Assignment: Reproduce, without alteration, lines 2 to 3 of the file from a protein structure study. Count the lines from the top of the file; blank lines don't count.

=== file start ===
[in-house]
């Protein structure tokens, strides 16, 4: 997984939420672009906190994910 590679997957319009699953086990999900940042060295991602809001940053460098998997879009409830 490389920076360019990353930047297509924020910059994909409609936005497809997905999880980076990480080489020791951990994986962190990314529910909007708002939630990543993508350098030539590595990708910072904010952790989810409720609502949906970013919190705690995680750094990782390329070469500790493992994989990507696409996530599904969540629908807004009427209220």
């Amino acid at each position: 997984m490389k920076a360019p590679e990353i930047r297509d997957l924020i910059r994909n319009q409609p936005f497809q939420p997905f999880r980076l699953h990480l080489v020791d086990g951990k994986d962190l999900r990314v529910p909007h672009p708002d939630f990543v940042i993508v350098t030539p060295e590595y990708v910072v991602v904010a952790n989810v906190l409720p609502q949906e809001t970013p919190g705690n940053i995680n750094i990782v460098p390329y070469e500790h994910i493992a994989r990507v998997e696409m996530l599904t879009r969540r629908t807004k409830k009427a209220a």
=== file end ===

């Protein structure tokens, strides 16, 4: 997984939420672009906190994910 590679997957319009699953086990999900940042060295991602809001940053460098998997879009409830 490389920076360019990353930047297509924020910059994909409609936005497809997905999880980076990480080489020791951990994986962190990314529910909007708002939630990543993508350098030539590595990708910072904010952790989810409720609502949906970013919190705690995680750094990782390329070469500790493992994989990507696409996530599904969540629908807004009427209220």
């Amino acid at each position: 997984m490389k920076a360019p590679e990353i930047r297509d997957l924020i910059r994909n319009q409609p936005f497809q939420p997905f999880r980076l699953h990480l080489v020791d086990g951990k994986d962190l999900r990314v529910p909007h672009p708002d939630f990543v940042i993508v350098t030539p060295e590595y990708v910072v991602v904010a952790n989810v906190l409720p609502q949906e809001t970013p919190g705690n940053i995680n750094i990782v460098p390329y070469e500790h994910i493992a994989r990507v998997e696409m996530l599904t879009r969540r629908t807004k409830k009427a209220a």